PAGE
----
• Any further attempt at land redistribution through the lowering of ceilings, on the other hand, does not appear to be politically or economically feasible. Given India's unfavourable land-man ratio, and in particular given (unlike many other countries with similar ratios) the fact that agriculture continues to employ a large proportion of the population (nearly 67 percent of the total workforce in 1991) and thus the number of potential competitors for land is large, any attempt to reduce the number of potential competitors for land is futile.
• Also, any regime attempting to do so would be pitted against the entire, now politically powerful, landowning classes, which have been powerfully mobilized under the ‘new' farmers' movement. ‘Only a Pol Pot can try to do land redistribution on the basis of land to the tiller today,' an eminent radical journalist recently told us.
• Perhaps the only viable program left for the landless was that of distributing homestead lands or even just home sites, ensuring the payment of minimum wages, and providing security of tenure and fair rents to sharecroppers and tenants, which has been taken up to some extent in recent years. Other solutions include increasing off-farm employment in rural areas, increasing animal husbandry, and other activities that are related to agriculture but do not require land.
BHOODAN AND GRAMDAAN MOVEMENTS
• Vinoba Bhave's Bhoodan and Gramdan movements attempted to bring about a "nonviolent revolution" in India's land reforms. These coordinated movements aimed to enact land reform by persuading the landed classes to give up a portion of their land to the landless.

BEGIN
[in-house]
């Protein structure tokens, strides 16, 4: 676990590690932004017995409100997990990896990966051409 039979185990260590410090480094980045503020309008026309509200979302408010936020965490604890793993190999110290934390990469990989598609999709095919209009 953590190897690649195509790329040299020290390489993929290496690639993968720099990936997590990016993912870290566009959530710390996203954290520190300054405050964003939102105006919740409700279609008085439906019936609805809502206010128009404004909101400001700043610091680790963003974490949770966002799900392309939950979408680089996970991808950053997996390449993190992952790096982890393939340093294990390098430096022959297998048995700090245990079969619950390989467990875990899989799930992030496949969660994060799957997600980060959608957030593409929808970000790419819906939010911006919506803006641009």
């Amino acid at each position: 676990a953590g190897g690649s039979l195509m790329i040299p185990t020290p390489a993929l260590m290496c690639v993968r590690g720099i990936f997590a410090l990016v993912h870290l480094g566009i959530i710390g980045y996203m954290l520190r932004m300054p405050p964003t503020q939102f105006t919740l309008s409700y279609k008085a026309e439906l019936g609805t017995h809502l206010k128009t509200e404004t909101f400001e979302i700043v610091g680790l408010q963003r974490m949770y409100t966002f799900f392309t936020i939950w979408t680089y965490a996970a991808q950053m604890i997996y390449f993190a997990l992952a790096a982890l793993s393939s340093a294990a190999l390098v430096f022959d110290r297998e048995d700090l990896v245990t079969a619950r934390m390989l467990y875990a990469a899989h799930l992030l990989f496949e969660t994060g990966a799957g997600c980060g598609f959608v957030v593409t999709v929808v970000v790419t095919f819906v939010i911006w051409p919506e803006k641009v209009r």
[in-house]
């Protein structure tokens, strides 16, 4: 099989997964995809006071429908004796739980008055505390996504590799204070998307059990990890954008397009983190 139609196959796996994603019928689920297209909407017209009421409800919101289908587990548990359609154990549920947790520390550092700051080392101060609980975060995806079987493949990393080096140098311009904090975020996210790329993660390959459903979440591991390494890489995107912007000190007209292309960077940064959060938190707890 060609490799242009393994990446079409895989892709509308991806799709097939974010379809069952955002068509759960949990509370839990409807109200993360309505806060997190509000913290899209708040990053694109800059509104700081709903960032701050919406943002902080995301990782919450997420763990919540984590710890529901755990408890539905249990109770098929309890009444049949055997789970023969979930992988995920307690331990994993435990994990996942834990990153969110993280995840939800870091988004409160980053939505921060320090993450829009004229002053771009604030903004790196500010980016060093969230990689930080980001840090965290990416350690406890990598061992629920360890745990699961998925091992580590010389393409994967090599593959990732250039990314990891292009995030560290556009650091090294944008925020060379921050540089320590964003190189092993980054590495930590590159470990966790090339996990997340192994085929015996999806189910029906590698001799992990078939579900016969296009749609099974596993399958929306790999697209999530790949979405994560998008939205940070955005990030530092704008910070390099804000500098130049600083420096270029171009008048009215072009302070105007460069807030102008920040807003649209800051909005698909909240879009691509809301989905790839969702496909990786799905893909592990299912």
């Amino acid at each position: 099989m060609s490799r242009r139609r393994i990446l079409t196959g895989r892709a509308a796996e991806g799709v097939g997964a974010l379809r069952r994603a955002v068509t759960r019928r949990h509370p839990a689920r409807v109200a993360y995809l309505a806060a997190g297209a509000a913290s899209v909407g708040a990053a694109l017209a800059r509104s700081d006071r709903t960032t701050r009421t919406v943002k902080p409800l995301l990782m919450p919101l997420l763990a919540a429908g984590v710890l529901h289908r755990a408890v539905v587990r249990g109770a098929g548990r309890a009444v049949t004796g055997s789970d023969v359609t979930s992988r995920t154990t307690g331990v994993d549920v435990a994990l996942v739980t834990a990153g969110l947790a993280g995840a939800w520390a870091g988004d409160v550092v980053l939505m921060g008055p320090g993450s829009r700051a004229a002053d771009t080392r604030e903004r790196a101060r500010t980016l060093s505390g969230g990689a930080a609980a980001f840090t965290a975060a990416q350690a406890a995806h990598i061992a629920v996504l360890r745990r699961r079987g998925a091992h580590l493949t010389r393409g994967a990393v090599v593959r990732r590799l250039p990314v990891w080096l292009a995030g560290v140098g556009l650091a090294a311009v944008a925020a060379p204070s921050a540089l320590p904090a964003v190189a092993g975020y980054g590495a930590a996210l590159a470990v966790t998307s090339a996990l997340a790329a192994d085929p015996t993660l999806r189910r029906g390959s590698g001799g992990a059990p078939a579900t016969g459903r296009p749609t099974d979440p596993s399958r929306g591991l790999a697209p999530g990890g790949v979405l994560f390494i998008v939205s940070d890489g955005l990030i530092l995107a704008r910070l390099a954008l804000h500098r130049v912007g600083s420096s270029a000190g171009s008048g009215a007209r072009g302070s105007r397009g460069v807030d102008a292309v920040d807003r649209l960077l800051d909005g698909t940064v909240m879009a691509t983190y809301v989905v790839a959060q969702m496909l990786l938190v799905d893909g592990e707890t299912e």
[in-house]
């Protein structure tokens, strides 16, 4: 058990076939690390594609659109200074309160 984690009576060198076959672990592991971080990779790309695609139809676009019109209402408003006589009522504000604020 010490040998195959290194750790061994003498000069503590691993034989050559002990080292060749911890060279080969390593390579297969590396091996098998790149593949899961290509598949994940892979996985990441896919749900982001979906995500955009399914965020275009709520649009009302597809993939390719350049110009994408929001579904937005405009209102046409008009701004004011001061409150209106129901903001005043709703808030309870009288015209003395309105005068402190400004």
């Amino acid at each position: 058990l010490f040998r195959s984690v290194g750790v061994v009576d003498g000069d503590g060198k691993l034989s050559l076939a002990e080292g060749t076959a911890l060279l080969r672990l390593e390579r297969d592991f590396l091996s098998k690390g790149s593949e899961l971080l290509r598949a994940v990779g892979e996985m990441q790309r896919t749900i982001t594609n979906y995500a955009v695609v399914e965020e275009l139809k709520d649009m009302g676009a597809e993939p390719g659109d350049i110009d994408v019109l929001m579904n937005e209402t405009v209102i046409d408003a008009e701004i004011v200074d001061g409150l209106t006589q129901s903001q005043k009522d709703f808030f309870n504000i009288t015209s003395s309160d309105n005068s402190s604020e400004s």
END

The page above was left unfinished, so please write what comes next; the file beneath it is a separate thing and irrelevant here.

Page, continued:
• In 1951, the Bhoodan was established. In Pochampalli, Telangana, the problems of landless harijans were presented to Vinoba Bhave.
• In response to Vinoba Bhave's appeal, some land-owning classes agreed to donate a portion of their land voluntarily. The Bhoodan Movement was born as a result of this. Vinoba Bhave had received the necessary assistance from the federal and state governments. Bhoodan eventually gave way to the Gramdan movement, which started in 1952.
• The Gramdan movement's goal was to persuade landowners and leaseholders in each village to relinquish their land rights, with all lands becoming the property of a village association for equitable redistribution and cooperative farming. Gramdan is declared when at least 75% of the residents and 51% of the land in a village sign a written agreement to become Gramdan. Magroth, Haripur, Uttar Pradesh, was the first village to be incorporated into Gramdan.
• The movement was backed by a large number of politicians. Gramdan and Bhoodan have been the subject of legislation passed by several state governments. Around 1969, the movement reached its pinnacle.
• Gramdan and Bhoodan lost their significance after 1969, when the movement shifted from a purely voluntary movement to a government-sponsored programme. After Vinoba Bhave's departure from the movement in 1967, it lost its mass following.
• Landowners mostly donated land that was in dispute or unfit for cultivation in the later period. Rather than combining with existing institutional means, the entire movement was treated as something separate from the general scheme of development. This break from the mainstream scheme had a significant impact on its ability to continue as a policy.